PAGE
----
“Ah! that is better. Now let us converse about nature, my friend—”
“If you could tell me why Redbud has—”
Verty stopped. He had an undeveloped idea that the subject of nature and Redbud might not appear to have any connection with each other in the mind of Miss Sallianna.
But that lady smiled.
“About Redbud?” she asked, with a languishing glance.
“What of the dear child?—have you fallen out? You men must not mind the follies of such children—and Reddy is a mere child. I should not think she could appreciate you.”
Verty was silent; he did not know exactly what appreciate meant, which may serve as a further proof of what we have said above, in relation to the necessity which Miss Sallianna felt she labored under, as a tender-hearted woman, to educate Verty.
The lady seemed to understand from her companion’s countenance, that he did not exactly comprehend the signification of her words; but as this had occurred on other occasions, and with other persons, she felt no surprise at the circumstance, attributing it, as was natural, to her own extreme cultivation and philological proficiency. She therefore smiled, and still gently agitating the fan before Verty, repeated:
“Have you and Redbud fallen out?”
“Yes,” said the young man.
“I don’t know—I mean Redbud has quarreled with me.”
Verty replied with a sigh.
“Come!” said Miss Sallianna, “make a confidant of me, and confide your feelings to a heart which beats responsive to your own.”
With which words the lady ogled Verty.
Verty looked at Miss Sallianna, and sighed more deeply than he had ever sighed before. The lady’s face was full of the tenderest interest; it seemed to say, that with its possessor all secrets were sacred, and that nothing but the purest friendship, and a desire to serve unhappy personages, influenced her.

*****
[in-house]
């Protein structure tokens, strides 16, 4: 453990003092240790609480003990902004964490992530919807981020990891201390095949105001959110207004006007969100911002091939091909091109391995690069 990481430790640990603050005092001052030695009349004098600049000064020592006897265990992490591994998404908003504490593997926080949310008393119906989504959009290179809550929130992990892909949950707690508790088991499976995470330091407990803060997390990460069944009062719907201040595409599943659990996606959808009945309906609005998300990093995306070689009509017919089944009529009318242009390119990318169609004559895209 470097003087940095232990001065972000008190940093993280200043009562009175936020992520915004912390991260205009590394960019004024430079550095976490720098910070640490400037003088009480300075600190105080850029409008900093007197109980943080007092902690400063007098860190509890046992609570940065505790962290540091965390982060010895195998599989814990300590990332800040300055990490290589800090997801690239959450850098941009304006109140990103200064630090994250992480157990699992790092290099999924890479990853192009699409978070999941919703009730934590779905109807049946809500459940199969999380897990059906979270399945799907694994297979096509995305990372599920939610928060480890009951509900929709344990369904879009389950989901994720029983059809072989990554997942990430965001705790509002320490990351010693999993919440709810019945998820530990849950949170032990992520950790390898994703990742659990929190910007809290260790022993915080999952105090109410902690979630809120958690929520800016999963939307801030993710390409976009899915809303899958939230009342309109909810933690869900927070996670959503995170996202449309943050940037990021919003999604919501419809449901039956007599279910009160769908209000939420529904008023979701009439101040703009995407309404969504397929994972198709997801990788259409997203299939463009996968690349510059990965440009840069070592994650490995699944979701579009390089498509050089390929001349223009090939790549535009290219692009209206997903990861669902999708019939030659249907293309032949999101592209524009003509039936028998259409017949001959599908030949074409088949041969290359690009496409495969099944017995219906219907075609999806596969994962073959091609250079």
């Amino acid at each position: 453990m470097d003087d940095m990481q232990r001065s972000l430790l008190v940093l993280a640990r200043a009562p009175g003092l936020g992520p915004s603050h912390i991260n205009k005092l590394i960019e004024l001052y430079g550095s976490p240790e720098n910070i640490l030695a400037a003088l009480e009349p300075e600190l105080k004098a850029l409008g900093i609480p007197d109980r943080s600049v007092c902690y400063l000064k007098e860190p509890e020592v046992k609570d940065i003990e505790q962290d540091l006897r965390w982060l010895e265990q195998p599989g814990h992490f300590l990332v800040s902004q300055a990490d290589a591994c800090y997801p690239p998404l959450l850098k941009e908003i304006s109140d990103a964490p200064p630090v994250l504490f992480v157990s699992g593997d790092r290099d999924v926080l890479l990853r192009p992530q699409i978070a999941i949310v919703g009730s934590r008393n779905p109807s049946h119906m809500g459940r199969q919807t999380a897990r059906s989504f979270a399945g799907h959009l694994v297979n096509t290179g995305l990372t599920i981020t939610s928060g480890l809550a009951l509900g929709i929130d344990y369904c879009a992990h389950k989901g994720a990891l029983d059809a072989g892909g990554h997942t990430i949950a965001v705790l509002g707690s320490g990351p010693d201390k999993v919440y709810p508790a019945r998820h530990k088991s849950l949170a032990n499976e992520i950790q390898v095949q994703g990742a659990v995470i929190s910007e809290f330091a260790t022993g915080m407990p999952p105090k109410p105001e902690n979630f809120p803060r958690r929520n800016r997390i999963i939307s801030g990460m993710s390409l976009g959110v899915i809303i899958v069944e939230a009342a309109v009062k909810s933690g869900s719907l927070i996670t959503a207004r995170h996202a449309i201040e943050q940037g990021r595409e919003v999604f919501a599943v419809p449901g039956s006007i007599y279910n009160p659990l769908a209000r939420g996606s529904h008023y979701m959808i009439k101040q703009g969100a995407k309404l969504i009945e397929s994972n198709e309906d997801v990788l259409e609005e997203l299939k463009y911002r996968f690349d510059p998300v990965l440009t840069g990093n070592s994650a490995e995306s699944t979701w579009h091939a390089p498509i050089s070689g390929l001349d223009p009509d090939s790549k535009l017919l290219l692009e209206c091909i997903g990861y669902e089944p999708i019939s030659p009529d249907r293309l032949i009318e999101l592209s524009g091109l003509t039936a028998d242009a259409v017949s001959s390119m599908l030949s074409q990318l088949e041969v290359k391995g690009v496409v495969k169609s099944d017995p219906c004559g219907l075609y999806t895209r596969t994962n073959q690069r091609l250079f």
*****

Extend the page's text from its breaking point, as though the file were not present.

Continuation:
Who wonders, therefore, that Verty began to think that it would be a vast relief to him to have a confidant—that his inexperience needed advice and counsel—that the lady who now offered to guide him through the maze in which he was confounded and lost, knew all about the labyrinths, and from the close association with the object of his love, could adapt her counsel to the peculiar circumstances, better than any one else in the wide world? Besides, Verty was a lover, and when did lover yet fail to experience the most vehement desire to pour into the bosom of some sympathizing friend—of either sex—the story of his feelings and his hopes? It is no answer to this, that, in the present instance, the lover was almost ignorant of the fact, that he loved, and had no well-defined hopes of any description. That is nothing to your true Corydon. Not in